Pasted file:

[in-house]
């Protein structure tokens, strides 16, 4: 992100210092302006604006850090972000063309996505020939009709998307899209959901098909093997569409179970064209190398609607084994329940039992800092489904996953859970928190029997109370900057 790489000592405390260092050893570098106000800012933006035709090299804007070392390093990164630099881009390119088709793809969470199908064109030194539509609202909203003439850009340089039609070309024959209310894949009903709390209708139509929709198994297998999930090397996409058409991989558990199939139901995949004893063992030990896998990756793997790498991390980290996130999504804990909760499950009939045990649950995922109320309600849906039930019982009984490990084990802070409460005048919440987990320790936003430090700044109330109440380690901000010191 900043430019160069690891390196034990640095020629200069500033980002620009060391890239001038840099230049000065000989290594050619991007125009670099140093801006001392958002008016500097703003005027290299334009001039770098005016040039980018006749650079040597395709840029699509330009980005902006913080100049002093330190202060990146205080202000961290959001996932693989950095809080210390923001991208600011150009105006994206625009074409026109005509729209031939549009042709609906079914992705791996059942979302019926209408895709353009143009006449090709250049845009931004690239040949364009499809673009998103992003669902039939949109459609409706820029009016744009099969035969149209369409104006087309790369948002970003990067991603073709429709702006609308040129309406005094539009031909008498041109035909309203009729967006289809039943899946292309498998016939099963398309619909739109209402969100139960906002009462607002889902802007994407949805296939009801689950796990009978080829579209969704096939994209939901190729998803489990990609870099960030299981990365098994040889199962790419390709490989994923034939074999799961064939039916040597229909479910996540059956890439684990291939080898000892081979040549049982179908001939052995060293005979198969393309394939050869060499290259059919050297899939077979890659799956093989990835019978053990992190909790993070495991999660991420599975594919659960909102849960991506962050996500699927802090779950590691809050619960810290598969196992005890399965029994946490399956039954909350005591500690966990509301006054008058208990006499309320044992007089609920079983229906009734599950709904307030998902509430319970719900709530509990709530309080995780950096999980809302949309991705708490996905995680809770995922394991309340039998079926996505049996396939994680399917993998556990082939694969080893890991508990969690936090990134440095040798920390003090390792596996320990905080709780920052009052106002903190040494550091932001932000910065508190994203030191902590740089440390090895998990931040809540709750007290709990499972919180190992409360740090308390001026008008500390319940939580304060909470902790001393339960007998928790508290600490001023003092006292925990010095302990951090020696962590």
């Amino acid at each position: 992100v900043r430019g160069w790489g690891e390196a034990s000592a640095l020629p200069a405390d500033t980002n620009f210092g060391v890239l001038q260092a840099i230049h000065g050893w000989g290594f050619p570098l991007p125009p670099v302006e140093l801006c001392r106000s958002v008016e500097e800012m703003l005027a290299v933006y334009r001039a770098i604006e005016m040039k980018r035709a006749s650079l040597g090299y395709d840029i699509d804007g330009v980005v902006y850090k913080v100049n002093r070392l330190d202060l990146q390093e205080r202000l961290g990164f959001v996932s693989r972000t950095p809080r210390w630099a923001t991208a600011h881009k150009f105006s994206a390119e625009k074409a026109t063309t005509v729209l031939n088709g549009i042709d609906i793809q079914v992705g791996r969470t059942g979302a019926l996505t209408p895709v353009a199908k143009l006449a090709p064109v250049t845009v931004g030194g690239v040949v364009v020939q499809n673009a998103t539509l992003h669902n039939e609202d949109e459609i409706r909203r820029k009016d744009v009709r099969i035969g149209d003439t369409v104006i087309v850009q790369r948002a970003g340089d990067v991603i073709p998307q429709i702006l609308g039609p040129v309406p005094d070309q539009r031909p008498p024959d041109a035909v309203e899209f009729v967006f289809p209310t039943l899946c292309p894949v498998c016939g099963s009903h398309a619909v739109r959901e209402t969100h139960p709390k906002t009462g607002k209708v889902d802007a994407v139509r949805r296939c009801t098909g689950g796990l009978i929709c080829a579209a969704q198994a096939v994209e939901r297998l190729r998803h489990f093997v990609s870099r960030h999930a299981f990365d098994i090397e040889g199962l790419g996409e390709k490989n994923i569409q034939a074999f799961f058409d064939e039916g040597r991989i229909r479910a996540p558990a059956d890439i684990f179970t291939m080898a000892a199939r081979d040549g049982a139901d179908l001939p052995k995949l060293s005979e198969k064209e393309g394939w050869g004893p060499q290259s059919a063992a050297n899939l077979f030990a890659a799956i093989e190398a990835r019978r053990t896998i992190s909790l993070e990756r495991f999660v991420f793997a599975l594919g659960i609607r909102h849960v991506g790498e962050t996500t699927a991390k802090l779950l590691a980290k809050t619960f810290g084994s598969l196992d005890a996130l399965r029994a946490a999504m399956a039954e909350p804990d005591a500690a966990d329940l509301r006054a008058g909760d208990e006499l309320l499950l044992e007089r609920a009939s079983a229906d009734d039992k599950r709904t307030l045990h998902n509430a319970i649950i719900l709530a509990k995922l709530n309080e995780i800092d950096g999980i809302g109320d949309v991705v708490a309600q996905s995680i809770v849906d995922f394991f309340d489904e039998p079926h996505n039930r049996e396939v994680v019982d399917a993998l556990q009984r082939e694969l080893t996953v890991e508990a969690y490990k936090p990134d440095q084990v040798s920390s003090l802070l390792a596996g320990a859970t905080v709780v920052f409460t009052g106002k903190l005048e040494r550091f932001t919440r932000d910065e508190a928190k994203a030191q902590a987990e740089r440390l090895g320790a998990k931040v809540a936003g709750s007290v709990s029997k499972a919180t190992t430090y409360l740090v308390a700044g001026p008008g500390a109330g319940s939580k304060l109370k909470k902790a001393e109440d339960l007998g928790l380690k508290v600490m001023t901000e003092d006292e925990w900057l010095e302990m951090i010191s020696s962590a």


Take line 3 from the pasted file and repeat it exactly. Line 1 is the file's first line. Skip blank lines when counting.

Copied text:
């Amino acid at each position: 992100v900043r430019g160069w790489g690891e390196a034990s000592a640095l020629p200069a405390d500033t980002n620009f210092g060391v890239l001038q260092a840099i230049h000065g050893w000989g290594f050619p570098l991007p125009p670099v302006e140093l801006c001392r106000s958002v008016e500097e800012m703003l005027a290299v933006y334009r001039a770098i604006e005016m040039k980018r035709a006749s650079l040597g090299y395709d840029i699509d804007g330009v980005v902006y850090k913080v100049n002093r070392l330190d202060l990146q390093e205080r202000l961290g990164f959001v996932s693989r972000t950095p809080r210390w630099a923001t991208a600011h881009k150009f105006s994206a390119e625009k074409a026109t063309t005509v729209l031939n088709g549009i042709d609906i793809q079914v992705g791996r969470t059942g979302a019926l996505t209408p895709v353009a199908k143009l006449a090709p064109v250049t845009v931004g030194g690239v040949v364009v020939q499809n673009a998103t539509l992003h669902n039939e609202d949109e459609i409706r909203r820029k009016d744009v009709r099969i035969g149209d003439t369409v104006i087309v850009q790369r948002a970003g340089d990067v991603i073709p998307q429709i702006l609308g039609p040129v309406p005094d070309q539009r031909p008498p024959d041109a035909v309203e899209f009729v967006f289809p209310t039943l899946c292309p894949v498998c016939g099963s009903h398309a619909v739109r959901e209402t969100h139960p709390k906002t009462g607002k209708v889902d802007a994407v139509r949805r296939c009801t098909g689950g796990l009978i929709c080829a579209a969704q198994a096939v994209e939901r297998l190729r998803h489990f093997v990609s870099r960030h999930a299981f990365d098994i090397e040889g199962l790419g996409e390709k490989n994923i569409q034939a074999f799961f058409d064939e039916g040597r991989i229909r479910a996540p558990a059956d890439i684990f179970t291939m080898a000892a199939r081979d040549g049982a139901d179908l001939p052995k995949l060293s005979e198969k064209e393309g394939w050869g004893p060499q290259s059919a063992a050297n899939l077979f030990a890659a799956i093989e190398a990835r019978r053990t896998i992190s909790l993070e990756r495991f999660v991420f793997a599975l594919g659960i609607r909102h849960v991506g790498e962050t996500t699927a991390k802090l779950l590691a980290k809050t619960f810290g084994s598969l196992d005890a996130l399965r029994a946490a999504m399956a039954e909350p804990d005591a500690a966990d329940l509301r006054a008058g909760d208990e006499l309320l499950l044992e007089r609920a009939s079983a229906d009734d039992k599950r709904t307030l045990h998902n509430a319970i649950i719900l709530a509990k995922l709530n309080e995780i800092d950096g999980i809302g109320d949309v991705v708490a309600q996905s995680i809770v849906d995922f394991f309340d489904e039998p079926h996505n039930r049996e396939v994680v019982d399917a993998l556990q009984r082939e694969l080893t996953v890991e508990a969690y490990k936090p990134d440095q084990v040798s920390s003090l802070l390792a596996g320990a859970t905080v709780v920052f409460t009052g106002k903190l005048e040494r550091f932001t919440r932000d910065e508190a928190k994203a030191q902590a987990e740089r440390l090895g320790a998990k931040v809540a936003g709750s007290v709990s029997k499972a919180t190992t430090y409360l740090v308390a700044g001026p008008g500390a109330g319940s939580k304060l109370k909470k902790a001393e109440d339960l007998g928790l380690k508290v600490m001023t901000e003092d006292e925990w900057l010095e302990m951090i010191s020696s962590a």